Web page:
(3.1) Common traits of sequential learners
  1. Tends to dwell on the details of the problem instead of solving them.
  2. Unable to proceed or understand without filling in the “gaps” in the knowledge required to move to their next step.
  3. Prefers to work alone due to the need to complete tasks in a logical manner that is unique to them.
(3.2) Parent’s role in helping the child
  1. Break down the problems into segments and apply a sequential and systematic approach to solve the problem.
  2. Break down the content into smaller chunks and and show how the smaller chunks can come together to form a bigger picture.
    (a) If possible, relate new knowledge to prior knowledge learned previously by showing how the new knowledge can be built up from prior knowledge.
  3. Encourage the child to write and organize their notes in their own words according to their preferred sequence or point forms.
  4. Encourage the child to ask more questions in order to fill in the “gaps” that they have with regards to the problem or content.
(4) Global learning style
Global learners understand theories and ideas best when they already experienced the entire “picture”
These learners tend to:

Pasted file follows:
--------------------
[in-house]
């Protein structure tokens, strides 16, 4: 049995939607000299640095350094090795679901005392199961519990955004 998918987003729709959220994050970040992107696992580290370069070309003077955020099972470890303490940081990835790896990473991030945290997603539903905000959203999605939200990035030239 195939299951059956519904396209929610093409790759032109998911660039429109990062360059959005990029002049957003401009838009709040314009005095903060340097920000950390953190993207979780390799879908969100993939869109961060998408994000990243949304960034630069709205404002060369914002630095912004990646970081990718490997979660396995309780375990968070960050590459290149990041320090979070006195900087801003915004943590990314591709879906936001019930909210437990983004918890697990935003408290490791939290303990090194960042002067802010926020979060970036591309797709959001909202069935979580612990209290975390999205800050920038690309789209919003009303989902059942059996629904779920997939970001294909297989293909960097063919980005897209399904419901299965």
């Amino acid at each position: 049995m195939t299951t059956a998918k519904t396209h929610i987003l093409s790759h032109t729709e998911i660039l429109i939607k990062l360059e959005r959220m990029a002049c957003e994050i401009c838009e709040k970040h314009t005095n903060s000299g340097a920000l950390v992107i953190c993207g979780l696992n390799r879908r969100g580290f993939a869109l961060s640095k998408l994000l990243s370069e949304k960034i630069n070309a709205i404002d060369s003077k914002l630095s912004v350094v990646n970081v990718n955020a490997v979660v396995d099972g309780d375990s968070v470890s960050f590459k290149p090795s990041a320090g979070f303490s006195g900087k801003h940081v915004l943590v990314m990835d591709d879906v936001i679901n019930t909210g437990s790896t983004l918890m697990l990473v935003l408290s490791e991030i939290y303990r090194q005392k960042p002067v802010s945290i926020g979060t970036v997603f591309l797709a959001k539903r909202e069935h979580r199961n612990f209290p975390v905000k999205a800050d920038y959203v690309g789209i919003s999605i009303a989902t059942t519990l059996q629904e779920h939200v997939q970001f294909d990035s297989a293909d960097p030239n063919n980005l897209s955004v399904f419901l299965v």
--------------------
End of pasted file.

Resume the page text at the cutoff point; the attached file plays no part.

1. See the entire picture and details at the same time.
  2. Attempts to understand and preserve information by attempting the idea out.
  3. Carry out their thoughts in a non-sequential manner.
(4.1) Common traits of global learners
  1. Prefers to learn the general idea first before looking at the details in the topic.
  2. Likes to make concepts and create information in attempts to understand the entire picture.
  3. Attempts to solve complex problems using their own unique and novel way after understanding the entire picture.
  4. Prefers to actively involve themselves with information that is interesting or related to their lives.
(4.2) Parent’s role in helping the child
  1. Explaining the outline of the content before diving into the details and formula.
    (a) Quickly go through the entire chapter before studying each of the section.
  2. Play hands-on activities, projects and games related to the content.
    (a) Take note to explain the end goal of the activity before attempting the activity.
  3. Organize small study groups together with your child.
  4. Encourage your child to be patient when starting to learn a new topic or content.
6 June 2018
4:00 PM